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By Jose Jara

“ Guillermo Del Toro creates a picturesque tale of romance, monsters and music.”
By: Daniel Guzman

There are barely a handful of directors that I personally get enthusiastic about when I hear that they have a new picture coming out. One of those directors is The Shape of Water director, Guillermo Del Toro. My first interaction with Del Toro’s work was when I was 11 years old and was scarred/scared by his horror flick, Mimic, about a cockroach like monster with a creepy spoon clanking sound that the monster made whenever it was near. I was frightened and mesmerized at the same time by this horror film. Then came the action vampire sequel Blade II, which at that time became one of my favorite sequels to a film whose original I loved. Following Guillermo’s filmography path for me was Pan’s Labyrinth, which developed in me a desire for a more diverse palate of film-watching by allowing me to appreciate a foreign film more than anything else I saw that year.

Other films, such as the comic book adaptations of Hellboy & Hellboy II, though a bit cartoony for me, were a pleasure to watch for its elaborate visuals of mythological characters and underworld depictions.

I took in the preview to The Shape of Water and mulled it over thinking that this was a bit of a different road for Del Toro to go into as far as genre of movie. Of course, it incorporated some kind of sci-fi aspect to it, but overall it looked like a love story. I was intrigued to figure out how Del Toro would convince me that a leading lady would fall in love with one of his fictionally nightmarish monstrosities. This would entail finding myself next to my lady friend/wife having a movie theater date night to see this amphibian man sweep a mute girl off her feet.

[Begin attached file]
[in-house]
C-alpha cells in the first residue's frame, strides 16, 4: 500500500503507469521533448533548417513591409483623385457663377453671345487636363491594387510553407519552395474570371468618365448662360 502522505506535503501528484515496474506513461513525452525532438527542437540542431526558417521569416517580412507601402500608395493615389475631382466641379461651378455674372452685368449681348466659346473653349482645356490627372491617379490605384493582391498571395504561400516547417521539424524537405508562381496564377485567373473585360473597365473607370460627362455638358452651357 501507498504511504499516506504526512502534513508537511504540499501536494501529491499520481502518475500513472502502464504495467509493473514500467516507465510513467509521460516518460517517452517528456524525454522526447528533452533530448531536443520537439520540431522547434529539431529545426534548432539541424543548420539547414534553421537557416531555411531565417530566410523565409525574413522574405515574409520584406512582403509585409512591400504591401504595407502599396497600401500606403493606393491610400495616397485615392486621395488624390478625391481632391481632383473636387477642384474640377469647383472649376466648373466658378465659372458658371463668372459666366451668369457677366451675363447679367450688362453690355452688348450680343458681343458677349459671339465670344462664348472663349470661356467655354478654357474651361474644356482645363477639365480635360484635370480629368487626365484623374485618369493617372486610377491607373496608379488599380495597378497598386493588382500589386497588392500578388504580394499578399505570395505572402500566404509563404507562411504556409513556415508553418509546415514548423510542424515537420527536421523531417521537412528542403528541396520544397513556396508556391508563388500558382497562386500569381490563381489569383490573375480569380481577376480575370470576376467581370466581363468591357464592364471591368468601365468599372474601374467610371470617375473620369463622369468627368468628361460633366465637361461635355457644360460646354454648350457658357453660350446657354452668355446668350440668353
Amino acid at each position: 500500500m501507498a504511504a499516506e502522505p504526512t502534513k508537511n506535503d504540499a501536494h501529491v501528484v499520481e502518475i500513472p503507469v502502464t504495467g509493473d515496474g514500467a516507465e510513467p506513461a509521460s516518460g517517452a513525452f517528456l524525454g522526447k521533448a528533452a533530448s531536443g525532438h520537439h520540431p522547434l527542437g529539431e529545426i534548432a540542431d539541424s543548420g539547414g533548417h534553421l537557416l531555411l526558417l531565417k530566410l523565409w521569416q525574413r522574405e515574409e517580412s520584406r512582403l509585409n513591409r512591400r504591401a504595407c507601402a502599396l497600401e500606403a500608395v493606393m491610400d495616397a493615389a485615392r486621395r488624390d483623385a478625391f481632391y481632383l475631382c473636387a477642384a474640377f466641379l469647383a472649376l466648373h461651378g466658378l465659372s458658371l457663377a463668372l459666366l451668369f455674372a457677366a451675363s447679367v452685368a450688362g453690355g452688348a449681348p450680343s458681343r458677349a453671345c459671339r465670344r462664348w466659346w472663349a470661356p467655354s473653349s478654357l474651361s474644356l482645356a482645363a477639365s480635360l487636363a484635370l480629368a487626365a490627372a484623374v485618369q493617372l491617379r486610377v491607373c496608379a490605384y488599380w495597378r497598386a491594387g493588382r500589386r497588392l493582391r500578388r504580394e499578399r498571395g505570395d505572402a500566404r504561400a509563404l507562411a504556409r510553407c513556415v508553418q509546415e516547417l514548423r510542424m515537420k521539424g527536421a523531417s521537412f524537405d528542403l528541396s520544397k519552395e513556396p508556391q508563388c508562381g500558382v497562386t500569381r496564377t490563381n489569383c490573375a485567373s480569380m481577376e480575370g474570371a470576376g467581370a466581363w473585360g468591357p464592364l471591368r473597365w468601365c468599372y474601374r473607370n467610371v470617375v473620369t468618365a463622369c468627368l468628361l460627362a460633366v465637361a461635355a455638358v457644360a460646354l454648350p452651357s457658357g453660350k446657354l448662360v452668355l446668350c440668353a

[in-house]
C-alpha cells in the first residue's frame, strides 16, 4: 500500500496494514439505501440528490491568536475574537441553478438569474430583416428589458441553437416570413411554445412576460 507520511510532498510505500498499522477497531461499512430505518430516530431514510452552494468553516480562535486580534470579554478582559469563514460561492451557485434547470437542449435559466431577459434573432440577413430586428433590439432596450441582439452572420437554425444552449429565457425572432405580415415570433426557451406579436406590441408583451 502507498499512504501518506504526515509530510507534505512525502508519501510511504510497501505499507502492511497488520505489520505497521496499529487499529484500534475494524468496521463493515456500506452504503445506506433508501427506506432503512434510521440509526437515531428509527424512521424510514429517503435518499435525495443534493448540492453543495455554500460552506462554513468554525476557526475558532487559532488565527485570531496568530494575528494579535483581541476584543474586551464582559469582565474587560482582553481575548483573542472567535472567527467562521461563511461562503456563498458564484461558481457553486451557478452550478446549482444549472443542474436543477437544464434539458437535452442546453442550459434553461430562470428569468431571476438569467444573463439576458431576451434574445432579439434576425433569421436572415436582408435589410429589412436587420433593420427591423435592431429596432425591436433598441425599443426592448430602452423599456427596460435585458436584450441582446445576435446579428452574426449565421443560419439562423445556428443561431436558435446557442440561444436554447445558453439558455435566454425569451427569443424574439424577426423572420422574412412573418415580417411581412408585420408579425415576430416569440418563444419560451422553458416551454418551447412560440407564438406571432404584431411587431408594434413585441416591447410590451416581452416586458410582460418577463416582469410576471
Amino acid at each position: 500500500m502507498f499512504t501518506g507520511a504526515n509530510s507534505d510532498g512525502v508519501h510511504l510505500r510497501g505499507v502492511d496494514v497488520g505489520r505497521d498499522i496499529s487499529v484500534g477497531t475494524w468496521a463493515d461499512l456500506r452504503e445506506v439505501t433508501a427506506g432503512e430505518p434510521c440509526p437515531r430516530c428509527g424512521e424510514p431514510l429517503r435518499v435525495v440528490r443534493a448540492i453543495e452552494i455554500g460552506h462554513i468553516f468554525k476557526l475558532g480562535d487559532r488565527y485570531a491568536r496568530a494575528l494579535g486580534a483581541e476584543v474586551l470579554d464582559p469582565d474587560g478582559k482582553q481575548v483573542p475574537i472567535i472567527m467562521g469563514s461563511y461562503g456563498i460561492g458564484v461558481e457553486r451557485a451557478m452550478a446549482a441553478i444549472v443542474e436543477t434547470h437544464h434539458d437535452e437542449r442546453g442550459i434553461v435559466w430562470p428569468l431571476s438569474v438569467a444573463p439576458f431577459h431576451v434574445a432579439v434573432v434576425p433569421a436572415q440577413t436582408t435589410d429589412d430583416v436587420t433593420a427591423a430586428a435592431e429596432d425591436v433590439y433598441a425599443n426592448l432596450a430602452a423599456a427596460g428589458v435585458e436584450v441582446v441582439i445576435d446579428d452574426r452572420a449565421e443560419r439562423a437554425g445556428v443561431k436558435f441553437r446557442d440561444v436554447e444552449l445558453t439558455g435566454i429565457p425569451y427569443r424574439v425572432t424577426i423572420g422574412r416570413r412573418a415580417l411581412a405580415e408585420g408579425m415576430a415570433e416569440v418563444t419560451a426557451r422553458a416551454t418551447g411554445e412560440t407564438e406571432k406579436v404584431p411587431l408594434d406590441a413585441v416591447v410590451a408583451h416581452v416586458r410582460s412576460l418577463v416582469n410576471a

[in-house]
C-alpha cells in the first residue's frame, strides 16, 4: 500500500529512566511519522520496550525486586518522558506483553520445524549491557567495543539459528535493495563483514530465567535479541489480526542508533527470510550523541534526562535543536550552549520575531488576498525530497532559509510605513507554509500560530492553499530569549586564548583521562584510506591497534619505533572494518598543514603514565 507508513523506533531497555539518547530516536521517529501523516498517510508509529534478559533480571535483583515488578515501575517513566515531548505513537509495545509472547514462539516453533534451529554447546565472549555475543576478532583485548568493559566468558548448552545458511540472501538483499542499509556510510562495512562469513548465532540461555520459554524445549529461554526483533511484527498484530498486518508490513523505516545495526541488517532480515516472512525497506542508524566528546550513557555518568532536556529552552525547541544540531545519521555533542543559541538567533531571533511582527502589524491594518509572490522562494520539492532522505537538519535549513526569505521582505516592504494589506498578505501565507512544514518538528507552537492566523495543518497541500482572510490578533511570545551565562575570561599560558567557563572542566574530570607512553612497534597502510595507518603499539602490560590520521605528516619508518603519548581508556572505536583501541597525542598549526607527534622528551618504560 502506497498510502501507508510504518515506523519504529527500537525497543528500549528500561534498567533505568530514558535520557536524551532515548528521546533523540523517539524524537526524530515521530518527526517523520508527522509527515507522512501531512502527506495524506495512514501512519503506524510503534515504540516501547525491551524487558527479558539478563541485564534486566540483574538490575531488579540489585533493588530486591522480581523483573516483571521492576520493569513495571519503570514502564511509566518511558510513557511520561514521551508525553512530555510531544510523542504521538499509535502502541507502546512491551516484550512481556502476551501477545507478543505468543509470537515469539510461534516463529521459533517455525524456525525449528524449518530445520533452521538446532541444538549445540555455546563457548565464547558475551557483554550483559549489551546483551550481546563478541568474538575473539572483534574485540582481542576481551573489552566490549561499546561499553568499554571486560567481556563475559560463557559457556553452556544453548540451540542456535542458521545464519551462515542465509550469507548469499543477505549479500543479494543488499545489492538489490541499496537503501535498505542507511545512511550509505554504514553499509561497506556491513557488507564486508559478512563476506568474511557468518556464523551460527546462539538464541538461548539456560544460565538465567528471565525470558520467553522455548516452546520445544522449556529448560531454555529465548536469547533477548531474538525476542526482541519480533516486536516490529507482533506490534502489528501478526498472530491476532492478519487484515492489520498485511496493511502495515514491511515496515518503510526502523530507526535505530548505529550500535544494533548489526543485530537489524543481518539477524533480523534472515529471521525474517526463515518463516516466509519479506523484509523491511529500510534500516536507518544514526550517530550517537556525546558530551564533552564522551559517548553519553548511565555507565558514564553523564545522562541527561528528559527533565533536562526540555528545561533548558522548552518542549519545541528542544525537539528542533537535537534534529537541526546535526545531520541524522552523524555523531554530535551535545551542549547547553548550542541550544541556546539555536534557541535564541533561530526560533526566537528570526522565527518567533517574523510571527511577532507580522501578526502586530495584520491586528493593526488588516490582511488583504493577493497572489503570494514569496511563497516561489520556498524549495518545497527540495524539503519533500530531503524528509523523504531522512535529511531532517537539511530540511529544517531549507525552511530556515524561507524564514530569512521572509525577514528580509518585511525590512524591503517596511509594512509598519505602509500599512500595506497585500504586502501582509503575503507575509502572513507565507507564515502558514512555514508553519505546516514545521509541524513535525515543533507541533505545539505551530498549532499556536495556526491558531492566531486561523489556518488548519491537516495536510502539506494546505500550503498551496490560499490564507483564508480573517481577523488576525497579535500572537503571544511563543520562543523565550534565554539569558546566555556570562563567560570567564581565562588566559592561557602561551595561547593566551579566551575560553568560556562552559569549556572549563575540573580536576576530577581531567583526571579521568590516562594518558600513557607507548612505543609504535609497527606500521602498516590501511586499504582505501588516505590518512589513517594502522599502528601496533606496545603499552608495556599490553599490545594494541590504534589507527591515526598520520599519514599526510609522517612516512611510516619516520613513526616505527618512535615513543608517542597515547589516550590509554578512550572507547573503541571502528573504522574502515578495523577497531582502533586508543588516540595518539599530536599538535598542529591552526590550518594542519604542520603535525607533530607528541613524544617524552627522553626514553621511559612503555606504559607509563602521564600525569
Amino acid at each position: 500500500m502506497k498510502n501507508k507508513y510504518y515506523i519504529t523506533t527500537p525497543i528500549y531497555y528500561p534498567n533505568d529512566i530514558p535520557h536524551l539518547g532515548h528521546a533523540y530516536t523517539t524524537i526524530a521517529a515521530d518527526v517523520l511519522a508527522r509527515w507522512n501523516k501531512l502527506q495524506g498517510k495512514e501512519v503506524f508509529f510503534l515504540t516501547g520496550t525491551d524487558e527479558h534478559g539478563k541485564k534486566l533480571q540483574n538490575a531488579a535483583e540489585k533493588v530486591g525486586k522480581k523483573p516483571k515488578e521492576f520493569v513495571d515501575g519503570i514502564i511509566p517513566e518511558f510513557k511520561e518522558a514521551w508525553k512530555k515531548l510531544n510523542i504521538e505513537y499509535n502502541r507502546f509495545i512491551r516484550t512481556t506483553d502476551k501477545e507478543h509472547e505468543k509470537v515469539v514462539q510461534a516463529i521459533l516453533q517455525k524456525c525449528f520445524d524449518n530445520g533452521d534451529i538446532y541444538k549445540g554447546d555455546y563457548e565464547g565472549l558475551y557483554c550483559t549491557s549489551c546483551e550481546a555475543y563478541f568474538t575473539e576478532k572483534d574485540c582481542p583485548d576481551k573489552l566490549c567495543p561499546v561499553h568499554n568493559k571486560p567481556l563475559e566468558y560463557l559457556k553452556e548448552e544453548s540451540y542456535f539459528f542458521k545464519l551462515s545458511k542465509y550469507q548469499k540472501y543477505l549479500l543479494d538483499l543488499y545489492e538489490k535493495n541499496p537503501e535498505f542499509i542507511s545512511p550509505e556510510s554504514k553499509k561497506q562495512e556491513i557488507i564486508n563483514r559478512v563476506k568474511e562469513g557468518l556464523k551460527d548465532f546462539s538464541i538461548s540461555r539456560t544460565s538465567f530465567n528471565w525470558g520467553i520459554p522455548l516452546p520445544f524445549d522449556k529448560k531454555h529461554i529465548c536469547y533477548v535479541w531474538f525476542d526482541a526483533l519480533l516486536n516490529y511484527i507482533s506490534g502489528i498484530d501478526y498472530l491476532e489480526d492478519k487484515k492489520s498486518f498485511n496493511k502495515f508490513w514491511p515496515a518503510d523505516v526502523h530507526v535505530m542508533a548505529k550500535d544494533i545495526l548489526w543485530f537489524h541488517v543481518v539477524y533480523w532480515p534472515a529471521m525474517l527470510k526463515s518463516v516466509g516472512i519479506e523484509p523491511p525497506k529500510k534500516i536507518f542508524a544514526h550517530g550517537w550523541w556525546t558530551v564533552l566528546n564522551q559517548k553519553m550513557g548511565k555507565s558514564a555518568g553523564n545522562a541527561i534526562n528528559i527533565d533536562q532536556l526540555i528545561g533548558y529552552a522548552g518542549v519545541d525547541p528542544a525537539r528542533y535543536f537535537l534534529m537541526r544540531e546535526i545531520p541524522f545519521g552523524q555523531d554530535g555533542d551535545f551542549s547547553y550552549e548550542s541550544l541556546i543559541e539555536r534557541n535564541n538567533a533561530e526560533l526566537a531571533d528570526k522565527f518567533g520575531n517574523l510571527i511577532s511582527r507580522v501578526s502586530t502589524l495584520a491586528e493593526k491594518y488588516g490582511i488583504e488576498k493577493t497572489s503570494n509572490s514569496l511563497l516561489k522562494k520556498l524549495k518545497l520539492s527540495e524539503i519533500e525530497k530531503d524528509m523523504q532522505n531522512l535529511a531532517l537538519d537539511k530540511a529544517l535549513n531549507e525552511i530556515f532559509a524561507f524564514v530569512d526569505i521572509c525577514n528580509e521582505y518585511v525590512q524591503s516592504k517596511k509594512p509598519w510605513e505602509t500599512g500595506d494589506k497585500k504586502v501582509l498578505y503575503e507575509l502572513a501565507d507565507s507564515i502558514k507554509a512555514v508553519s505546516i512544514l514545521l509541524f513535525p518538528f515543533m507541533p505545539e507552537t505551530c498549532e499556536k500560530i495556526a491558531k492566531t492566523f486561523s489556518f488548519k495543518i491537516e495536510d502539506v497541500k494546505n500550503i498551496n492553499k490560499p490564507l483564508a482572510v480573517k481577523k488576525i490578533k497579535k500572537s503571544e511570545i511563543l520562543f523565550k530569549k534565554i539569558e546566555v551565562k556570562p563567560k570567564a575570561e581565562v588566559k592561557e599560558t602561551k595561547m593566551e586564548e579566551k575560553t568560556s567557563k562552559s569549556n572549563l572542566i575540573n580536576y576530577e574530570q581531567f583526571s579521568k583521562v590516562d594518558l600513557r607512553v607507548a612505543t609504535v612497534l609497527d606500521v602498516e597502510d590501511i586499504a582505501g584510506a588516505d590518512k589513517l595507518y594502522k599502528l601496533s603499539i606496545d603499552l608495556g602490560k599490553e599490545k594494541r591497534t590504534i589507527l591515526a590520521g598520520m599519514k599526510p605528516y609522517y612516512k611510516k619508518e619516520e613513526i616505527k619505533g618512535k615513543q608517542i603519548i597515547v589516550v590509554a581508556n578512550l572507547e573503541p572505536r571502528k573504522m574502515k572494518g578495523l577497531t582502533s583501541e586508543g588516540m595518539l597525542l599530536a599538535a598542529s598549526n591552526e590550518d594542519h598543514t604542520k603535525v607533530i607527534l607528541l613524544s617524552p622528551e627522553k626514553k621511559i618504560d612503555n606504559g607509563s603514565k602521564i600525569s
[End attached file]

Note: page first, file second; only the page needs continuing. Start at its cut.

The movie takes place during the cold war era, 1960ish, somewhere in Baltimore inside a secret lab where scientists, spooks, and cleaning ladies cohabitate during work hours. Two monsters show up to this lab: one being the obvious, an amphibian creature, and the other its captor, Richard Strickland portrayed by actor Michael Shannon. The story is driven by the lead heroine, a mute cleaning lady named Elisa Esposito (Sally Hawkins), whose best work friend, actress Octavia Spencer, speaks enough for the both of them. We are led to follow Elisa into her apartment atop of a Paris like theater going through her day to day routine that encompasses her boiling eggs for her day at work, spending time with her gay artistic neighbor, and commuting to work on the train. Elisa is immediately drawn to this alien aquatic lifeform as it crosses her path. She finds any way to get close to and befriend this captured creature, all the while the powers that be are figuring out whether to dissect this unique finding or study it alive.

My wife read a few reviews of The Shape of Water during our drive home after the movie. She loves to read every little thing about the film and what other peoples’ takes were. I hate doing that. Specifically, for the reason that I don’t want to be swayed by anyone else’s point of view or biases. I type this down, realizing the hypocrisy and irony in what I do as a movie critic. Nonetheless, just like a good husband, I listened to every read word my wife spewed out from other critics about the film. The general consensus was that the film was praised. A select few didn’t, mentioning such things as the movie being beautifully shot, but predictable. Others mentioned that Michael Shannon’s villainous character seemed very 2-dimensional.

I mention this trying to keep true to my aim to resolve in giving you a genuine review as to how the film made me feel right after I left the theater. I really liked Guillermo’s attempt at creating this world of beauty through Sally Hawkins character and its contrast with Michael Shannon’s American dream mold of a life that he could not keep together because of who he really is. Shannon is more of a monster disguised as a man, compared to the amphibian monster who is more human than he is. The background setting of this film feels more like Paris rather than Baltimore, Maryland. The music throughout the movie is very warm with a vinyl crackling feel to it with moments of Fred Astaire/Ginger Rogers sequences. The story is basic and unsurprising, but visually beautiful and brilliantly acted by all.

If a movie allows me to find myself immersed and consciously lost within it, then the director did its due. Guillermo drew me into his fable of a woman in love with a man-like fish and their struggle to outsmart the monster after them. Don’t get me wrong, this isn’t a masterpiece, but it’s definitely a good movie, and that’s all it has to be.